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The Ghomeshi Effect performance stops in Red Deer Nov. 9th

Dance-theatre performance explores how the legal system handles sexual assault cases

The Central Alberta Sexual Assault Support Centre (CASASC) is presenting The Ghomeshi Effect, a documentary dance-theatre performance that offers a nuanced exploration of how the legal system handles sexual assault cases in Canada.

Written and directed by Jessica Ruano and choreographed by Amelia Griffin, the performance will run Nov. 9th at the Red Deer Memorial Centre.

“The two of us made the show both with words and movement, so my initial contribution was that I came up with the idea to put on a show about how the legal system handles sexual assault cases, that was partially inspired by the (Jian) Ghomeshi trial,” said Ruano.

Ruano said the Ghomeshi trial was an interesting example of cases where there’s very little that is known about what actually happened and it’s all about the credibility of the witnesses.

“I think a lot of people learned a lot from that particular trial and there was a lot of information happening in the media and the news, so it was just being talked about in this unprecedented way. I found that was very interesting and wanted to find a way to reflect that in a show.”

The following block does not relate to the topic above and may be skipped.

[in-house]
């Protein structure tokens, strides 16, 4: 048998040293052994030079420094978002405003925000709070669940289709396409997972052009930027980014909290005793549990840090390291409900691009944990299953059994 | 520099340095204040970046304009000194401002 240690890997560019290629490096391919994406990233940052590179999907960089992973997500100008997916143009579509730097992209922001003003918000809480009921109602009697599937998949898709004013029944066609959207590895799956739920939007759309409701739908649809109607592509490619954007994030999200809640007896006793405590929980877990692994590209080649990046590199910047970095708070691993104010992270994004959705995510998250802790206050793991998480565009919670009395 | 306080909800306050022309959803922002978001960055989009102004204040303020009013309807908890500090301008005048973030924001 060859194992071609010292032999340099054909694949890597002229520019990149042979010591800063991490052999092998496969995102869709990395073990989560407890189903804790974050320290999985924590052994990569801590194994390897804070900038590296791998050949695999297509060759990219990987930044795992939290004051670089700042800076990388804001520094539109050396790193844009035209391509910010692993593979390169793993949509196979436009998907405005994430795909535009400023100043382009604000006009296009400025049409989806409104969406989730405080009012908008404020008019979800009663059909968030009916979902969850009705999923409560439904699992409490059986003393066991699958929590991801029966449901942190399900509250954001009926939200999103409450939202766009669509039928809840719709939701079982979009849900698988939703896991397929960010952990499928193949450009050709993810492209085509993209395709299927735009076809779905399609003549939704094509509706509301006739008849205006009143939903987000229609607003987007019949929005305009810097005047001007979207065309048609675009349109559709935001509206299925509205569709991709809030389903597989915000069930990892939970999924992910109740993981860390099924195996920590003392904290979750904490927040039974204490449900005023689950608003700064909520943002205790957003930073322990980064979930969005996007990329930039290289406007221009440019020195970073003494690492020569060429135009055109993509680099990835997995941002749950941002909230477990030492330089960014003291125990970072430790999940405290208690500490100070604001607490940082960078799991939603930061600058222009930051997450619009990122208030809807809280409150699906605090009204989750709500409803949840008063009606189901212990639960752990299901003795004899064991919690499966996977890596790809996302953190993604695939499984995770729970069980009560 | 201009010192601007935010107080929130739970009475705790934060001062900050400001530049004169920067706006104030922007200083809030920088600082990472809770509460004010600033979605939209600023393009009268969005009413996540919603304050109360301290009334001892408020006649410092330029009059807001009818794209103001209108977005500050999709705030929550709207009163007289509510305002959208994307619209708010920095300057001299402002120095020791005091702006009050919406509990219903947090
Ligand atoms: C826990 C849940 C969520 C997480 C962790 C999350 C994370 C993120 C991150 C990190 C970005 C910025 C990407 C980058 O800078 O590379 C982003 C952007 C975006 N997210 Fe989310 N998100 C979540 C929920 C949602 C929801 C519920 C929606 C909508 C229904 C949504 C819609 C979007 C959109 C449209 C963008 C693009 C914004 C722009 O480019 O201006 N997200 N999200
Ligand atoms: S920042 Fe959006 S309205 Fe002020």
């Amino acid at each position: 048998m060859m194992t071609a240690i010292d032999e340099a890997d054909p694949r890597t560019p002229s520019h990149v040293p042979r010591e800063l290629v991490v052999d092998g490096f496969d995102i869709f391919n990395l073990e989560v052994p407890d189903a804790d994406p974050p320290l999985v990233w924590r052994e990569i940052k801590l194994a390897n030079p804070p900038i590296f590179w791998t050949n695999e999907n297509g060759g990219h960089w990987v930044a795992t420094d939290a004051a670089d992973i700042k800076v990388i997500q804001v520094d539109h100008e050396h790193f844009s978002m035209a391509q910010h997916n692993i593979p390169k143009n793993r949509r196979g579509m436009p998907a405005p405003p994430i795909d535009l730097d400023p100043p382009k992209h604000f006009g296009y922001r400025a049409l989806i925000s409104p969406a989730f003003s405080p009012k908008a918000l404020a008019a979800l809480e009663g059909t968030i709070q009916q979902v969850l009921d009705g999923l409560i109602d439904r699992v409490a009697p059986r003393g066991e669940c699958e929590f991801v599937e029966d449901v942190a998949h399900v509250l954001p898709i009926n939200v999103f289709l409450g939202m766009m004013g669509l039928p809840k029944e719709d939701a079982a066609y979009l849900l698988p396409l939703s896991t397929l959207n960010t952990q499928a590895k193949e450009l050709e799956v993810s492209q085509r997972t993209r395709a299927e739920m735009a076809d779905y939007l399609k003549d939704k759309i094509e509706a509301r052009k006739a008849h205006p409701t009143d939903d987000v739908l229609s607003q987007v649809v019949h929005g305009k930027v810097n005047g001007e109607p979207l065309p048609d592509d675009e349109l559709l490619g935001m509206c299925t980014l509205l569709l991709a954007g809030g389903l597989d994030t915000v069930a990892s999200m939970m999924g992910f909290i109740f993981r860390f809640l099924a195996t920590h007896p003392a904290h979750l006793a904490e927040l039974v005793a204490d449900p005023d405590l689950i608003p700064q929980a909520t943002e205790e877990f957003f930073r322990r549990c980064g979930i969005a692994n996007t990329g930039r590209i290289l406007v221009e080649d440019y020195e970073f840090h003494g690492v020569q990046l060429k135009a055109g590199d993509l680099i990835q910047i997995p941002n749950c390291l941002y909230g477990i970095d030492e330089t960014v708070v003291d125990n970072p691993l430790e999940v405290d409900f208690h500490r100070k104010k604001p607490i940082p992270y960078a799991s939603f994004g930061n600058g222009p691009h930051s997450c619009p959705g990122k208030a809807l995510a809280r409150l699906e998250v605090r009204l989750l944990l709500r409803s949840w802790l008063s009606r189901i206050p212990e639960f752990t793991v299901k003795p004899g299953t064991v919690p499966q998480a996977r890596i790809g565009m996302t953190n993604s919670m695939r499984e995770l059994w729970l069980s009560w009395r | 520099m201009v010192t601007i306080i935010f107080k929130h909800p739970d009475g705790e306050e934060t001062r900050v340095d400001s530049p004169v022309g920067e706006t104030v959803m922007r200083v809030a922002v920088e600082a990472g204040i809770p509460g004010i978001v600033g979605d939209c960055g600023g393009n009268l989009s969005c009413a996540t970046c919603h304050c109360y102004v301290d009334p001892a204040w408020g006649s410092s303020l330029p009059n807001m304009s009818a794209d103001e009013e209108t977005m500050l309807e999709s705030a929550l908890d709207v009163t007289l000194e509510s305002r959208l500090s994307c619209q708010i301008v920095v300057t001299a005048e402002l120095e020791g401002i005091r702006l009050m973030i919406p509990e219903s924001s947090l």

Ruano started the process doing interviews with people to find out more and educate herself.

“I was made familiar with a style of theatre called ‘documentary theatre,’ where you actually use the exact words of the people you interview to create a script.”

She ended up interviewing 40 different people and recorded them, transcribed them and took pieces from them to put it into a play text.

“Every word that you hear in the show actually comes from things people have said to me. It’s an interesting way of doing theatre because you get these real life stories,” she said.

Griffin did something similar, but she sourced movement from people.

“She would go and talk to people about sexual violence and the legal system,” said Ruano.

From there, they created a language of movement and used those to accentuate what was being said in the script.

“There are six actors and they speak the text and they’re doing movement at the same time, so you see different forms of communication.”

The cast consists of actors, dancers and performers of all types, with a variety of backgrounds.

They held their first performance in Ottawa in 2017, but decided to tour it across parts of Canada.

At the end of each show, the cast does talk backs, as they find it’s really important to hear what folks have to say after the show.

“We felt that having talk backs was really an essential part of the show and then people can ask us questions and share their stories. We have people from the community up on stage with us.”

For Red Deer’s show, they will have people from CASASC sharing their expertise with the audience for questions.

The performance beings at 7:30 p.m. at the Red Deer Memorial Centre and are $5 in person.

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